Businesses, policymakers, farmers, researchers, and several other food system actors will get a chance to view proven and cutting-edge innovations during the first-ever open door day organized by the iREACH agriculture technology park located in Bambey, 130 kilometers (70 miles) west of the Senegalese capital, Dakar. About 120 participants are expected at the October 6, 2021 event.
The iREACH technology park results from more than two years of work by a consortium of national, regional, and international research and development actors in West Africa. The park has an overarching objective to improve the knowledge of actors on existing technologies and circumvent the usual low adoption of technologies and adoption.
«A technology park is a space where agriculture technologies and innovations are exhibited to improve the knowledge of actors on a value chain with the overarching aim of improving production systems, » explains Dr. Niéyidouba Lamien, a program manager at CORAF and current interim Director of Research and Innovation.
The Centre for the Improvement of the Adaptation to Drought (CERAAS) hosts the first agriculture technology park at its farm at the National Agricultural Research Center (CNRA) of Bambey. A second park would be opened in Ghana in the months ahead – the host of the regional center of excellence on roots and tubers. Other regional collaborating institutions include regional centers of excellence in Burkina Faso, Mali, and Niger, bilateral Missions of the United States Agency for International Development, and the West Africa Regional Mission of USAID. USAID funds this initiative.
Why Technology Parks?
Research institutions have developed many proven innovations. Yet, many are not known by the expected users, who are often farmers, producers, agro-dealers, and other businesses. In addition, researchers have many ways of scaling up technologies, including innovation platforms, agriculture fairs, digital platforms, etc. Drawing from other proven models experimented in other parts of the world such as Asia, key research actors in West Africa determined that the technologies parks might be a potential solution.
«There are many reasons for the low adoption of agriculture technologies and innovations. This can be because of the deficit or inadequate flow of knowledge between researchers and end-users or as a result of the lack of physical or financial access to the technology, » reasons Dr. Vara Prasad, Director and Distinguished Professor at SIIL. SIIL is one of the founding members of this initiative.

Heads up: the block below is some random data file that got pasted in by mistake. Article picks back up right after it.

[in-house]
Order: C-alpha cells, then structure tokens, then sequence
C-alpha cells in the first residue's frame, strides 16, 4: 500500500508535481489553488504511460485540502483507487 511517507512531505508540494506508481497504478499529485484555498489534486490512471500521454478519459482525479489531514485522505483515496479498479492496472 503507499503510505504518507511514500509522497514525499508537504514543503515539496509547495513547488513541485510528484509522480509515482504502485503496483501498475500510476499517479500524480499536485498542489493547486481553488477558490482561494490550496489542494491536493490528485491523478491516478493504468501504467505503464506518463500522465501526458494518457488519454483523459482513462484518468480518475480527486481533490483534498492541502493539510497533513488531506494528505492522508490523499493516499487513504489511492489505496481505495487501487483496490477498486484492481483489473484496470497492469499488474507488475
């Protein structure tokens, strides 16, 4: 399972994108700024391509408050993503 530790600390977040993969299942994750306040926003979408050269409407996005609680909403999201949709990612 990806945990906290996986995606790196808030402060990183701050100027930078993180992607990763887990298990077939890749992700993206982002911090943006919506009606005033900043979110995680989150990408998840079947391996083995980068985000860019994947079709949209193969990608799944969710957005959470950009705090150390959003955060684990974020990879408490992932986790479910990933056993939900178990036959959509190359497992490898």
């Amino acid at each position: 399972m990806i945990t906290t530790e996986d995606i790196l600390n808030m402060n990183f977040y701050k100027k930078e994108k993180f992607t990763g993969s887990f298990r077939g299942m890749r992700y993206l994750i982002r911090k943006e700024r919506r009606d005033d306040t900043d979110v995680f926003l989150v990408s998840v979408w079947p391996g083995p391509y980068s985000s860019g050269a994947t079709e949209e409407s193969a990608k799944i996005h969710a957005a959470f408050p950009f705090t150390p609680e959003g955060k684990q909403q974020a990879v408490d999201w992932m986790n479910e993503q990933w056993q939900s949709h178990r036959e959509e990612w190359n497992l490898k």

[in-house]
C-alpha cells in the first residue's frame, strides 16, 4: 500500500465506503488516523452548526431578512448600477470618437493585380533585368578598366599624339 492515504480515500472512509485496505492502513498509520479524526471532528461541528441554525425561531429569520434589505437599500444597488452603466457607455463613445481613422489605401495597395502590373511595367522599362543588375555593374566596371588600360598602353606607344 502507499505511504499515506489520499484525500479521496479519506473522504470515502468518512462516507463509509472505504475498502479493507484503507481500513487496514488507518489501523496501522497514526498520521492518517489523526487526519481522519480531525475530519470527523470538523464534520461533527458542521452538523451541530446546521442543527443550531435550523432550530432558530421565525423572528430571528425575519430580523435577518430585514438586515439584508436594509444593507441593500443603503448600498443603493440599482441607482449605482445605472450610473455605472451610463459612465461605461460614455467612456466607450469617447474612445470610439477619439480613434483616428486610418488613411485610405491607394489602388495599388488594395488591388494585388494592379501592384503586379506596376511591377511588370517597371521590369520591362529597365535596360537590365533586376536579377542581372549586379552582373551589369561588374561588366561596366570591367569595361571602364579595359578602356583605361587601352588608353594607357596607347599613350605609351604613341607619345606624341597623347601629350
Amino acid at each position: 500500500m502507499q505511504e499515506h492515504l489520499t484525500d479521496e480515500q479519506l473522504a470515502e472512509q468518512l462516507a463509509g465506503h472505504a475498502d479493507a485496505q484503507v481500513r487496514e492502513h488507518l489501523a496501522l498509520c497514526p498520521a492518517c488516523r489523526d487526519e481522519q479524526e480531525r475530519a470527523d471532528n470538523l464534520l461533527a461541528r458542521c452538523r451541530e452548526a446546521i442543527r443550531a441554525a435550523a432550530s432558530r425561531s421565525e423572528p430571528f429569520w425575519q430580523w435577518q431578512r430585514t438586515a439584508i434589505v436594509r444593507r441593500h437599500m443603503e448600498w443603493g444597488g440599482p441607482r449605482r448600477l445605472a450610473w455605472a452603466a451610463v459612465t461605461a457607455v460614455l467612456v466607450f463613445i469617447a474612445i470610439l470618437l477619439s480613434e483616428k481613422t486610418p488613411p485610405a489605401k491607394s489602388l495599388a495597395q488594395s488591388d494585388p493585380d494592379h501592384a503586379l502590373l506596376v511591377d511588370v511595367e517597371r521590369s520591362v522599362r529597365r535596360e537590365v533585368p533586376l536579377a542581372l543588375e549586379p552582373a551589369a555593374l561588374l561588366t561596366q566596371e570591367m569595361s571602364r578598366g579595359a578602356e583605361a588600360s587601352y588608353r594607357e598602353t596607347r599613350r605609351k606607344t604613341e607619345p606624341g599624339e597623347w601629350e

«With this technology park, we can increase the adoption of agricultural innovations and contribute to the transformation of the agriculture economy. »
What is iREACH, and Who are the implementing Partners?
iREACH is a novel research coordination tool designed to organize, in the pilot phase, the United States Agency for International Development (USAID)-funded research activities in Burkina Faso, Ghana, Mali, Niger and Senegal.
Promoters of this initiative include notably CORAF (host) and the Sustainable Intensification Innova tion Lab (SIIL) at Kansas State University (KSU). While the first four years may be focused on coordi nating USAID-funded activities, it is expected to expand progressively to include other development agencies in West Africa.
What is SIIL?
The Feed the Future Innovation Lab for Collaborative Research on Sustainable Intensification (SIIL) was established in 2014 at Kansas State University with the support from the USAID. The SIIL aims to become the global leader in transdisciplinary research, knowledge sharing, and capacity building, using sustainable intensification as a way to improve global food and nutritional security. This vision is sup
ported by the associated Digital and Geospatial Tools Consortium at Kansas State University, the Ap propriate Scale Mechanization Consortium at the University of Illinois at Urbana-Champaign, the Policy Research Consortium at Rutgers University, and the SOILS Consortium with the International Fertilizer Development Center (IFDC). The current focus countries are Bangladesh, Cambodia, and Senegal (past countries include Burkina Faso, Ethiopia, Malawi, and Tanzania). The iREACH program will initially focus on Senegal, Burkina Faso, Ghana, Mali, and Niger.
What is CORAF?
CORAF is a coordination tool among West and Central African countries, promoting sustainable food increases, family farmers’ competitiveness, and free inter and intra-regional trade. Established in 1987, CORAF comprises a vast network of institutions belonging to national agricultural research systems, from which it draws its mandate to act on their behalf. With a membership from more than 23 countries in West and Central Africa, CORAF is Africa’s largest sub-regional research coordination organization. Regional Economic Communities such as the ECOWAS, UEMOA, ECCAS, and CEMAC have coopera
tive agreements, permitting CORAF to advance its agriculture priorities from a science and innovations perspective. CORAF has a track record of results that have earned the trust of the World Bank, Afri can Development Bank, European Union, Swiss Cooperation, AusAid, JICA, Global Affairs Canada, and other multilateral and bilateral institutions, which are its primary funders.